Katsushika Hokusai: Hodogaya on the Tökaidö Road - Honolulu Museum of Art

Artist: Katsushika Hokusai

Title: Hodogaya on the Tökaidö Road

Date: c. 1830-1834

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Source: Honolulu Museum of Art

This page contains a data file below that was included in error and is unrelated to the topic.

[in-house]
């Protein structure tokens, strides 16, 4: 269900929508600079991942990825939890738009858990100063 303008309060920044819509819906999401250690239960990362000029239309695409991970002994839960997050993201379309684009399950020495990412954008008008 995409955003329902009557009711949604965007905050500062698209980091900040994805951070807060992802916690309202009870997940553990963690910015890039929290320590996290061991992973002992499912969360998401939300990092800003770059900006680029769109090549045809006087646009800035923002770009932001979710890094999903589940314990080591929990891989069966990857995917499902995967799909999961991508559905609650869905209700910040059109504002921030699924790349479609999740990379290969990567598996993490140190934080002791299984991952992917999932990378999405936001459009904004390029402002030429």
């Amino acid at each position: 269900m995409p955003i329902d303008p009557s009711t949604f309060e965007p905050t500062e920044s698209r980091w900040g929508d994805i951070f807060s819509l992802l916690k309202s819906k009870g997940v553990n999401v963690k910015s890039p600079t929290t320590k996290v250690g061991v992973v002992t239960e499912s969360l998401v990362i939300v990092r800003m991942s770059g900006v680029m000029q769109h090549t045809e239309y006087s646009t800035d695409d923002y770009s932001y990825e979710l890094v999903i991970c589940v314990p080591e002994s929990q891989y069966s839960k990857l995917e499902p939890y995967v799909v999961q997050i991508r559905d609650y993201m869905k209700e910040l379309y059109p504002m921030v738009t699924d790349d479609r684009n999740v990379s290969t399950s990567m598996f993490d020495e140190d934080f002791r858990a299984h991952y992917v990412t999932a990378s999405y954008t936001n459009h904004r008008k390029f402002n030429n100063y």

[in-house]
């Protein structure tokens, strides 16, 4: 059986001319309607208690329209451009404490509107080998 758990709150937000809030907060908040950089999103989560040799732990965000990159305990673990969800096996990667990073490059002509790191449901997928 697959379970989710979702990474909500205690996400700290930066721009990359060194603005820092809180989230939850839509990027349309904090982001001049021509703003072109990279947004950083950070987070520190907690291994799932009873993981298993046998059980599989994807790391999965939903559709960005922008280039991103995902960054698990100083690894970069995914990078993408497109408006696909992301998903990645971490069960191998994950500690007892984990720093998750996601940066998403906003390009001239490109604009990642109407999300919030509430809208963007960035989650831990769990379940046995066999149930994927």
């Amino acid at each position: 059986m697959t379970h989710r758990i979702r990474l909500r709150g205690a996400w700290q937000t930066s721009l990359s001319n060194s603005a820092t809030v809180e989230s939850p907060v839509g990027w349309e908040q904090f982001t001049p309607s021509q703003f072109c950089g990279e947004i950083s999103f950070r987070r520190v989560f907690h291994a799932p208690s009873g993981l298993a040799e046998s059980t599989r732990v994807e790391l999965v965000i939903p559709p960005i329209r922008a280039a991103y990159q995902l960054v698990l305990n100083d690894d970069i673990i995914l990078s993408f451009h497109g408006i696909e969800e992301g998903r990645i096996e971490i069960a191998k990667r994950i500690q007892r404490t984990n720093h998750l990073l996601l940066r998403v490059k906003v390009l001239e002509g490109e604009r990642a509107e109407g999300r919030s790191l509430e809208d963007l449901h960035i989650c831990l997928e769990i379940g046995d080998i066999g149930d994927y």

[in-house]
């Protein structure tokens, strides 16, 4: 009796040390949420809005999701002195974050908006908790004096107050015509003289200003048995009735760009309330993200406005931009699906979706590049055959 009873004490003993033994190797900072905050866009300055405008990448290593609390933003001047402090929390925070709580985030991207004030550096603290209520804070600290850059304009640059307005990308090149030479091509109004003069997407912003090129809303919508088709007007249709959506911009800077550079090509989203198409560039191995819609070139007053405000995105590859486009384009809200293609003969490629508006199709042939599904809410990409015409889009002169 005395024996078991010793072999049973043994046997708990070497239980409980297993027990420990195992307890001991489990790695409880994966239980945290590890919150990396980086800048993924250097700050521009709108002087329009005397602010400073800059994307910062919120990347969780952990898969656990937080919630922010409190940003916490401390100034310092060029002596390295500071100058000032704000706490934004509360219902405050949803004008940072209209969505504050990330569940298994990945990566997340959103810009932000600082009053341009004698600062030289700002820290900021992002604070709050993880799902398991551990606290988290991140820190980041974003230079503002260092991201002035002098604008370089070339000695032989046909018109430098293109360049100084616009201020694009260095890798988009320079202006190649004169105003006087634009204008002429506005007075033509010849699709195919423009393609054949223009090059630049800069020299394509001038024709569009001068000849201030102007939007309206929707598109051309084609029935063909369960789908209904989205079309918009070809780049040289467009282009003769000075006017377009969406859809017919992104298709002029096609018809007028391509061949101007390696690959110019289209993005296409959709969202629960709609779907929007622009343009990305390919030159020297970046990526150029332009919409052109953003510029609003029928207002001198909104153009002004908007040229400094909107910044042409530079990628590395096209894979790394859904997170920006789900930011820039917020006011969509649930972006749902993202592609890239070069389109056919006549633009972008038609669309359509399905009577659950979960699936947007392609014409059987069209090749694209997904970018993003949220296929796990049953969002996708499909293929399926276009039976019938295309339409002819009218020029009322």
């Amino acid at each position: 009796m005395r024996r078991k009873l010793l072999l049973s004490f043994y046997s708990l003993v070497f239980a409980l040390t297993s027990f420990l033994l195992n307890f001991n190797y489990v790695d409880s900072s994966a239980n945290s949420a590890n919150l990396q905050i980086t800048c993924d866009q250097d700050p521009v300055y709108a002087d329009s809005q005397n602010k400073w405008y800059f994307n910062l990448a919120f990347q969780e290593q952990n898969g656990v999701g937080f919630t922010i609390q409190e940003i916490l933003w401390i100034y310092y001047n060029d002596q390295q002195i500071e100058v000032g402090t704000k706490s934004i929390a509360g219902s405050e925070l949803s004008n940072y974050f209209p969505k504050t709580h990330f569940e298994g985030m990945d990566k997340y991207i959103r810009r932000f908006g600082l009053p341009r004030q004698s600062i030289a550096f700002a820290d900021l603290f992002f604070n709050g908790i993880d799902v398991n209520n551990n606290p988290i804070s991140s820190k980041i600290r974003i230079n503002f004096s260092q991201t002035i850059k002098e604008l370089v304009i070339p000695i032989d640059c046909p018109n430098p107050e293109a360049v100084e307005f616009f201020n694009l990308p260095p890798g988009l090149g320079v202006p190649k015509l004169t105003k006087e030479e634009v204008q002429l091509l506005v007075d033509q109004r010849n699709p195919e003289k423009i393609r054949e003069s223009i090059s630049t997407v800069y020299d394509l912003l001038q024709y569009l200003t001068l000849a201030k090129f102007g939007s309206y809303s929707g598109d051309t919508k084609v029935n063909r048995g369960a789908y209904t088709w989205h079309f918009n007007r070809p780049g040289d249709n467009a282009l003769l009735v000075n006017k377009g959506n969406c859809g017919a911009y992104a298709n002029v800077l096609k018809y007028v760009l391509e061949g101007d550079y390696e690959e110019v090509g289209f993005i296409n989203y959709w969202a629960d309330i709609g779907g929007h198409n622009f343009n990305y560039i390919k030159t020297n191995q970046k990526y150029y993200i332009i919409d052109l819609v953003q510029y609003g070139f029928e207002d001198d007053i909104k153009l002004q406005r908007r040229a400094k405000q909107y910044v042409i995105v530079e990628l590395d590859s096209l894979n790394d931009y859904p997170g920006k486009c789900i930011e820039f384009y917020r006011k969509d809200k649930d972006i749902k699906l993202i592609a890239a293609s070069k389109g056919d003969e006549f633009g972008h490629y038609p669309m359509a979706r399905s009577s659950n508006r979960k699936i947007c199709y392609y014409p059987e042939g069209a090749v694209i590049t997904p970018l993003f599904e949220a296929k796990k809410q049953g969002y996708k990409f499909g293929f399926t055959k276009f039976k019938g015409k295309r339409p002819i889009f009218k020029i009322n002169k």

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Hokusai’s distinctive design shows unique shapes of pine trees functions as though they are lattices in the composition. Between the trees, a small Mount Fuji is visible in back. It is a great effect to attract people’s eyes. Hasui’s Matsushima scene (HAA# 19223) is similar in term of the arrangement of trees. The contrast beteen dark green of pine leafs and the fresh blue of ocean makes this attractive print. Hasui’s Kaiganji Beach print (HAA#19207)is considered to be a variant from his Matsushima print. Hazy scenery in the background and focused view of the tree’s roots emphasizes their lively power and beauty of nature. (from Nostalgic Japan exhibition 10/18/2004-) - - - - - - - - - - - Mount Fuji is viewed through the screen of tall, angular pines lining the road in Hodogaya along the Tökaidö road. In the foreground are typical travelers often seen on major highways: from the right, a traveling minstrel with a deep bamboo hat that covers the face, a pack-horse rider led by a groom, and a woman in a palanquin (kago) carried by two bearers, who have set it down to rest for a moment. One bearer ties his sandal, and the other dries his sweat. No one but the groom is interested in Mount Fuji; the others are completely absorbed in what they are doing. Trees, often pines, lined these main roads to protect travelers from the sun and wind. Neighborhood people maintained the roads; in return, they were allowed to take leaves and fallen branches for fuel. The horse and rider appear identical to those in volume one of the Manga, Hokusai’s sketchbooks. This is another example of how Hokusai’s serious study of all sorts of forms rewarded his efforts – he could use them at will. The use of the screen of trees to look through at the distant view creates interesting compositional tricks. On one hand, it pushes the background farther away, but at the same time it pulls it closer to the viewer. Hodogaya was the third station from Nihonbashi Bridge on the Tökaidö Road. In modern times, the station has been swallowed up in the gigantic city of Yokohama, but then it was an inconspicuous fishing village. The color scheme is typical of the Mount Fuji series, with a minimum numbers of colors – two shades of blue, two kinds of greens, and a pinkish brown. By distributing these colors evenly in the composition, Hokusai creates a balanced decorative pattern. (The Asian Art Museum of San Francisco, HOKUSAI AND HIROSHIGE – Great Japanese Prints from the James A. Michener Collection, Honolulu Academy of Arts: The Asian Art Museum of San Francisco, 1998 Page 90. Cat. 41) ******************** Once a small fishing village, Hodogaya is now a part of Yokohama. Like the other main highways of early-modern Japan, the Tökaidö (“East Sea Road”) was lined with trees (pines in this case) to protect travelers from the elements. The horse to the right bears a saddle with the mark of Eijudö, the publisher of the Thirty-six Views series. The use of the pine trees as a screen between the viewer and the background creates a visual ambiguity that makes Mount Fuji seem at once more removed and yet also more prominent. This composition is derived from an illustration in the woodblock printed book One Hundred Fujis published in 1768 by Kawamura Minsetsu, who sketched various views of the volcano during his travels. Hokusai borrowed frequently from this and other sources, following a common practice of taking inspiration from (and copying) precedent artworks that was well accepted in the Edo period. “Hokusai’s Summit: Thirty-six Views of Mount Fuji” (09/24/2009-01/06/2010) ******************************

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